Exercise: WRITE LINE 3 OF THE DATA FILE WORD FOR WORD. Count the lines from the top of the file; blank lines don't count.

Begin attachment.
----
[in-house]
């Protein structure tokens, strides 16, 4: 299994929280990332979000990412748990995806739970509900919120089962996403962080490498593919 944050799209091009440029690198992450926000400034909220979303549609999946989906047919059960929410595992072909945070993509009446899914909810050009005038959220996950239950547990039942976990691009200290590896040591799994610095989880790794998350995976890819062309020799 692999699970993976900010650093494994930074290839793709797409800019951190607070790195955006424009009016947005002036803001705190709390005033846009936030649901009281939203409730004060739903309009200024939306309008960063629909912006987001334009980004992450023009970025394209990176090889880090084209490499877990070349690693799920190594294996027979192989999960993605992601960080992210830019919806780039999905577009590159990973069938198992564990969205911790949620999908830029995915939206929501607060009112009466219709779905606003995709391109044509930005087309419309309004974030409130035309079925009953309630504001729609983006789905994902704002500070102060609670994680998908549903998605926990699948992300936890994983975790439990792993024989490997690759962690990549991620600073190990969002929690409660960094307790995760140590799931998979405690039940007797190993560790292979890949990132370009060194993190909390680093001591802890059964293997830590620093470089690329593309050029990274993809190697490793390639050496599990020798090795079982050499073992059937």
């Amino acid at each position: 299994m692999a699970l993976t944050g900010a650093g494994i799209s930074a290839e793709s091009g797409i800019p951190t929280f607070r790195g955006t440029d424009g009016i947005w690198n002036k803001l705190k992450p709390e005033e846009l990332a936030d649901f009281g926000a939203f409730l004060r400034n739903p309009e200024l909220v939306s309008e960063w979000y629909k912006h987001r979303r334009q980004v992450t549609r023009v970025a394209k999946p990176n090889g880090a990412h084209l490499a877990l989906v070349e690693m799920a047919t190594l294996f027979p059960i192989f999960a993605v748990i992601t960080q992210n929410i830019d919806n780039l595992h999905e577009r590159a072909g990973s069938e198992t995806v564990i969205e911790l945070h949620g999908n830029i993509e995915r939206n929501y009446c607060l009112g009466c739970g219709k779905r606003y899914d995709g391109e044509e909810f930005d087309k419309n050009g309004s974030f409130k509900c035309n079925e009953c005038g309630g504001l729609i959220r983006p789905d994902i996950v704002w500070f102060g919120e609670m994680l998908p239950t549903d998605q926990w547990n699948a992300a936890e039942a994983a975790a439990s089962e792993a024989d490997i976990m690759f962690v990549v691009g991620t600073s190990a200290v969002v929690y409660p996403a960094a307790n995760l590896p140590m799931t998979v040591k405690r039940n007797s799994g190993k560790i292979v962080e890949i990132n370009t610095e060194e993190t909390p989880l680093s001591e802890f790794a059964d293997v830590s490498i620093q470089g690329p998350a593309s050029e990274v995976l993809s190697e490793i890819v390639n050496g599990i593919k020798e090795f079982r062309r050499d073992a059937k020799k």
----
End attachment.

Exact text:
């Amino acid at each position: 299994m692999a699970l993976t944050g900010a650093g494994i799209s930074a290839e793709s091009g797409i800019p951190t929280f607070r790195g955006t440029d424009g009016i947005w690198n002036k803001l705190k992450p709390e005033e846009l990332a936030d649901f009281g926000a939203f409730l004060r400034n739903p309009e200024l909220v939306s309008e960063w979000y629909k912006h987001r979303r334009q980004v992450t549609r023009v970025a394209k999946p990176n090889g880090a990412h084209l490499a877990l989906v070349e690693m799920a047919t190594l294996f027979p059960i192989f999960a993605v748990i992601t960080q992210n929410i830019d919806n780039l595992h999905e577009r590159a072909g990973s069938e198992t995806v564990i969205e911790l945070h949620g999908n830029i993509e995915r939206n929501y009446c607060l009112g009466c739970g219709k779905r606003y899914d995709g391109e044509e909810f930005d087309k419309n050009g309004s974030f409130k509900c035309n079925e009953c005038g309630g504001l729609i959220r983006p789905d994902i996950v704002w500070f102060g919120e609670m994680l998908p239950t549903d998605q926990w547990n699948a992300a936890e039942a994983a975790a439990s089962e792993a024989d490997i976990m690759f962690v990549v691009g991620t600073s190990a200290v969002v929690y409660p996403a960094a307790n995760l590896p140590m799931t998979v040591k405690r039940n007797s799994g190993k560790i292979v962080e890949i990132n370009t610095e060194e993190t909390p989880l680093s001591e802890f790794a059964d293997v830590s490498i620093q470089g690329p998350a593309s050029e990274v995976l993809s190697e490793i890819v390639n050496g599990i593919k020798e090795f079982r062309r050499d073992a059937k020799k």